Rags from your reaches

Rags+from+your+reaches

Maddie Kitchen '24, Copy Editor

After months of anxiety-ridden anticipation, an alarming number of South’s graduating seniors recently received that dreaded email rejecting them from their dream college.

Similar disappointments were felt across the country. Acceptance rates, especially among highly competitive universities, have substantially declined within the ’21-’22 application season. While South counselor Beth Walsh-Sahutske didn’t see as much of a difference as many students did, she acknowledges that the broadened reach of highly competitive schools’ already large application pools played a significant role in decreasing acceptance rates.

“Because of test-optional, a lot of people that didn’t feel confident applying to more highly competitive or elite schools decided they were going to give it a run,” Walsh-Sahutske said. “That pushes the numbers up in terms of competition level. We’ve yet to see how that’s going to develop in the next couple years.”

Regardless of testing abilities, members of the graduating class might be feeling the pressure to aim high. After years of observing high school students while offering personality-based college counseling through her website, collegecouselling.com, Robin Groelle believes that many students with steep aspirations for their futures wrongly see Ivy League schools as their only viable option.

“A lot of families are concerned about what they call ‘return on investment,’” Groelle said. “They feel as though those highly named schools with strong reputations are the only ones worth focusing on.”

Despite the hopes students may hold, Groelle said it’s simply impossible to offer some 50,000 applicants places in one university’s freshman class, no matter how qualified or impressive each candidate is.

“The reality is that highly selective colleges could fill their class three or four times over with outstanding students, so they’re denying more students that they would love to have come than they’re accepting,” Groelle said. “Getting a denial doesn’t necessarily mean you couldn’t make it at that school, or that they didn’t find you valuable. It’s just a matter of numbers.”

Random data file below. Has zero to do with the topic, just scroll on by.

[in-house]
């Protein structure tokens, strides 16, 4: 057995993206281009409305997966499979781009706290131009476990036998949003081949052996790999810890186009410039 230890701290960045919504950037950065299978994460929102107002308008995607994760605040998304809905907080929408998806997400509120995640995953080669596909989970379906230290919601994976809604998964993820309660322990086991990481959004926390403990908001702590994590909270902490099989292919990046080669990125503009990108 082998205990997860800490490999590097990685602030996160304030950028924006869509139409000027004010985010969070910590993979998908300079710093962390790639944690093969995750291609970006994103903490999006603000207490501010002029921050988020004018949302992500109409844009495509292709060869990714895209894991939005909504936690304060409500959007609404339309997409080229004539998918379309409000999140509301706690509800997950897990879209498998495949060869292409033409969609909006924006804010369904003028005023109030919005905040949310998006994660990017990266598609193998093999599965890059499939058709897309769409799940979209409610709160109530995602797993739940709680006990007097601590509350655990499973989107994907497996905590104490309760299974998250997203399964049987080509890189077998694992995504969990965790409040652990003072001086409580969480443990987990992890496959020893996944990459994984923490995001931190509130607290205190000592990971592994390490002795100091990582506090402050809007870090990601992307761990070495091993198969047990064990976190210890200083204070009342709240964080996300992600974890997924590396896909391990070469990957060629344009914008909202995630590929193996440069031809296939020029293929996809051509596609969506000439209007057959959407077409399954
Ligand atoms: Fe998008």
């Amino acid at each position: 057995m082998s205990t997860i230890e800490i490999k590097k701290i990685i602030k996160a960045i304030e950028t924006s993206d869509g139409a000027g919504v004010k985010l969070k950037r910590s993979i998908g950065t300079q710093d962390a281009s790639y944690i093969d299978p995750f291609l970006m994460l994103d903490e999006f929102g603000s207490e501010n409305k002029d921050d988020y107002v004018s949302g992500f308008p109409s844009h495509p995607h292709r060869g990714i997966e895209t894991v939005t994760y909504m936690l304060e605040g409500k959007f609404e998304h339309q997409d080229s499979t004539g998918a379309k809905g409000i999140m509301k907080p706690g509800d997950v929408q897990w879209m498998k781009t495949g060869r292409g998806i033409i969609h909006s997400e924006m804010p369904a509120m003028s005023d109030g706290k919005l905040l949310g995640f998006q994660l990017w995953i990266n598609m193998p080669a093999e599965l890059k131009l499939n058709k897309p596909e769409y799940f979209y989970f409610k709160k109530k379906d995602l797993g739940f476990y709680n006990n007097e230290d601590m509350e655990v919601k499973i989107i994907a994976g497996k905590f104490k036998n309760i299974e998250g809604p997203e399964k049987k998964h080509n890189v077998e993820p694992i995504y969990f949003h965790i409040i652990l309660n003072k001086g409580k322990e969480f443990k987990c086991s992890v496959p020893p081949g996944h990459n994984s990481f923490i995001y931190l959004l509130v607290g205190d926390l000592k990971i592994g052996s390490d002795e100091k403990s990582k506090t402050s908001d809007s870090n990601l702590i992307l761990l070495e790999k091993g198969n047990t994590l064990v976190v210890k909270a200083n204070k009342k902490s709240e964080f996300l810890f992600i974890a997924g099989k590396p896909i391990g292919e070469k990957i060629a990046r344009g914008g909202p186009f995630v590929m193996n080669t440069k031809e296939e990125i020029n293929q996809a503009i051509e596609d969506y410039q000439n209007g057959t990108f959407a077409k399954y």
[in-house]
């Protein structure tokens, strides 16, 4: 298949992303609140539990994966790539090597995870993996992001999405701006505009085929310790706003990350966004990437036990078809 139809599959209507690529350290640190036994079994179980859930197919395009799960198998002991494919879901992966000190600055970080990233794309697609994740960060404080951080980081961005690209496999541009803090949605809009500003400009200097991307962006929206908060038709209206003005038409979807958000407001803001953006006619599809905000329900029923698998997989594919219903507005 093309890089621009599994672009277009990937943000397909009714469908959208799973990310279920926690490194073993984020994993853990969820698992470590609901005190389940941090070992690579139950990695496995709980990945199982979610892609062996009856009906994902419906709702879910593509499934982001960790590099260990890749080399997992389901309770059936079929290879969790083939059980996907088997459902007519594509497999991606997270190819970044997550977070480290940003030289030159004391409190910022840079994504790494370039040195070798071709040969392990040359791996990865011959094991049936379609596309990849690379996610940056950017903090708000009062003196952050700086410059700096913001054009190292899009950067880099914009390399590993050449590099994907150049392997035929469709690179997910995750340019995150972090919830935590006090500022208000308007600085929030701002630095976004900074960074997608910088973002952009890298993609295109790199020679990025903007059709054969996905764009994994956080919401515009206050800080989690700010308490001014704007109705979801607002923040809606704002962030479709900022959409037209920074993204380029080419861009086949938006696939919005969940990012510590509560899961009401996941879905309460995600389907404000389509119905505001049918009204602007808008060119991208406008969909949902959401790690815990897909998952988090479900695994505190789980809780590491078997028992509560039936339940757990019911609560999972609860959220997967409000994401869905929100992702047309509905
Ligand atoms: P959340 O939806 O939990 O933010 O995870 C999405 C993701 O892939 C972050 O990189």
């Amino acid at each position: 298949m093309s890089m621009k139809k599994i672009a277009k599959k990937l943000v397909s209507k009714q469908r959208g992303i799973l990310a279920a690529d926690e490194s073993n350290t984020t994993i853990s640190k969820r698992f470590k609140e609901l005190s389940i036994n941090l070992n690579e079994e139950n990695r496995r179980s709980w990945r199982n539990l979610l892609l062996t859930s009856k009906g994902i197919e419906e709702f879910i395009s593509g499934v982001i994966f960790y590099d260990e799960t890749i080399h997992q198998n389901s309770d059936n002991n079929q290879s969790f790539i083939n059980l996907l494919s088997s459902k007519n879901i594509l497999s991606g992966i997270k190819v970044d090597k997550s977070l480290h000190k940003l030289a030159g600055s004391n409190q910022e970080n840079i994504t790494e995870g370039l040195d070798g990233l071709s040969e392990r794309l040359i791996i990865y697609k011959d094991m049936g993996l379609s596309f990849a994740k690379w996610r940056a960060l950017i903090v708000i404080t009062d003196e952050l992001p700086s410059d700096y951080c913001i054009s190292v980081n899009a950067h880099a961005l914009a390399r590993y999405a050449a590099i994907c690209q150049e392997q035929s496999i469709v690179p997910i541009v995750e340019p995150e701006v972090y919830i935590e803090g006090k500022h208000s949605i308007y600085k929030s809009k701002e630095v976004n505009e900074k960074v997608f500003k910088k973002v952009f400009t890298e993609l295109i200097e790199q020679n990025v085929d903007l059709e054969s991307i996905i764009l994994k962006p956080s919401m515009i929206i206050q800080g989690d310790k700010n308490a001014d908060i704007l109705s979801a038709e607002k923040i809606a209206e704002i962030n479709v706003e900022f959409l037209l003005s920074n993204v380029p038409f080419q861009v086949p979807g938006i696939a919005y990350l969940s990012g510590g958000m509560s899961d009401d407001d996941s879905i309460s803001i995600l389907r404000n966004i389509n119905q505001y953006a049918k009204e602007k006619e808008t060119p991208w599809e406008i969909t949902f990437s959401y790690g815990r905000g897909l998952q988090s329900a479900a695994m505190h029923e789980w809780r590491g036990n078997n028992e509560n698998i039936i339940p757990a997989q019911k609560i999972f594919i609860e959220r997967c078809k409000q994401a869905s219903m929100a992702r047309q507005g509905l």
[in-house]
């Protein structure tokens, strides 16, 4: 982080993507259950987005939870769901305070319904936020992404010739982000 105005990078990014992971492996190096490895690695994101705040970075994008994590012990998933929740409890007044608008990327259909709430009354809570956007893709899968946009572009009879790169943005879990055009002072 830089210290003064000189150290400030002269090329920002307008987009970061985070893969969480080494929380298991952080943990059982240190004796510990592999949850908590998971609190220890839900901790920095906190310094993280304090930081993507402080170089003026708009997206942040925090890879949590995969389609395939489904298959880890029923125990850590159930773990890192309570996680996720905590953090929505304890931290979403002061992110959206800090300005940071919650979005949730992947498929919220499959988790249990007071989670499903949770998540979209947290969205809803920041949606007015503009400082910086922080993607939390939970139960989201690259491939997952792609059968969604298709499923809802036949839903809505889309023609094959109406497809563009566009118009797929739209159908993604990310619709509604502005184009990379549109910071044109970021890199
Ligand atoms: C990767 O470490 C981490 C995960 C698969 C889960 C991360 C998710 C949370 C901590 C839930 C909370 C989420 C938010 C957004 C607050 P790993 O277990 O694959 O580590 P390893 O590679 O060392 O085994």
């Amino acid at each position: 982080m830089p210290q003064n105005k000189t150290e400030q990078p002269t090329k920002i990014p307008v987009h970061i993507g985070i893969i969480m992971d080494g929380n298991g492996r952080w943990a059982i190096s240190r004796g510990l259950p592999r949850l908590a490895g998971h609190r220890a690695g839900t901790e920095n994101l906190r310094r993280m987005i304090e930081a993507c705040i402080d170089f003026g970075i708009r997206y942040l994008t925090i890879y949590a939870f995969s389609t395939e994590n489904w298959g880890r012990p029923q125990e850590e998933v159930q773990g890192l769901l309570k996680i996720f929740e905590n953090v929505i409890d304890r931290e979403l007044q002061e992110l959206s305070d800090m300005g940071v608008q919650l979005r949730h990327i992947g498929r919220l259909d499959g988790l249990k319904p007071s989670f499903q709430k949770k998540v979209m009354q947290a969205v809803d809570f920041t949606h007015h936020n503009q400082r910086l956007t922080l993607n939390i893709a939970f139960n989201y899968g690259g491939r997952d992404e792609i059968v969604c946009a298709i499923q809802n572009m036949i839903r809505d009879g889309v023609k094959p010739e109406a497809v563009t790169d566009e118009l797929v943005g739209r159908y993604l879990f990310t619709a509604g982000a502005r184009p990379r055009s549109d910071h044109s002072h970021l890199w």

Nevertheless, rejection always stings. Groelle urges students to think of their results as a denial of their application rather than an outright rejection of them as a person, or else the feeling can easily consume them.

“Highly ambitious students are often very successful,” Groelle said. “They work extremely hard and are able to assess what their goals are. They have a focused approach at achieving them. Whether that be in the athletic field, the classroom, with community service or with leadership, in whatever ways they feel motivated, they take great pride in their achievement. I think they get a great deal of personal identity in that sense of accomplishment. Receiving negative news is difficult for everybody, but I feel that it’s particularly difficult for people who haven’t experienced it yet.”

As a current senior, Vivian Caine ’22 can easily recall the kind of pain that followed the denial from her top college.

“Rejection is super hard to deal with,” Caine said. “It really hurts, especially when you feel like you should be qualified for this, or (you) tried (your) hardest but it just didn’t work out.”

Despite that initial blow, Caine kept her head up. One college decision doesn’t negate years of dedicated academic effort. Applying to transfer into a dream school remains an option, but beyond that, it’s important to recognize that these less renowned colleges still offer incredible opportunities to explore.

“It’s like a breakup,” Caine said. “It’s not you, it’s them. You can survive and keep going and thrive somewhere else. It doesn’t have to just be that one perfect school. It’s hard to remember that in the face of rejection, but I think it really is super important to keep your head up.”